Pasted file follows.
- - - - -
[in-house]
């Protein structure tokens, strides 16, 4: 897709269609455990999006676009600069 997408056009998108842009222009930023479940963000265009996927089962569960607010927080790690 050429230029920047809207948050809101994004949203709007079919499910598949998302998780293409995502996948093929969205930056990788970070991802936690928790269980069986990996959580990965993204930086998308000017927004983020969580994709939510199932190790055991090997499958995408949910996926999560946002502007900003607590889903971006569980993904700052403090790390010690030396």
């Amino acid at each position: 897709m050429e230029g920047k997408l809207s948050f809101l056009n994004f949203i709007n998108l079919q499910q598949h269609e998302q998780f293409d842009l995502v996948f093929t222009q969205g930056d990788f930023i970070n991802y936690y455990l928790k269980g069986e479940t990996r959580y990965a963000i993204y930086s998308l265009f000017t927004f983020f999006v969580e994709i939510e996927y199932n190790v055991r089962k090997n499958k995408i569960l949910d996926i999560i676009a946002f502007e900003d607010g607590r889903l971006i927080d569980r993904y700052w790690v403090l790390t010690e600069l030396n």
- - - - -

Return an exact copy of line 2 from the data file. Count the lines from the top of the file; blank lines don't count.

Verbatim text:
């Protein structure tokens, strides 16, 4: 897709269609455990999006676009600069 997408056009998108842009222009930023479940963000265009996927089962569960607010927080790690 050429230029920047809207948050809101994004949203709007079919499910598949998302998780293409995502996948093929969205930056990788970070991802936690928790269980069986990996959580990965993204930086998308000017927004983020969580994709939510199932190790055991090997499958995408949910996926999560946002502007900003607590889903971006569980993904700052403090790390010690030396």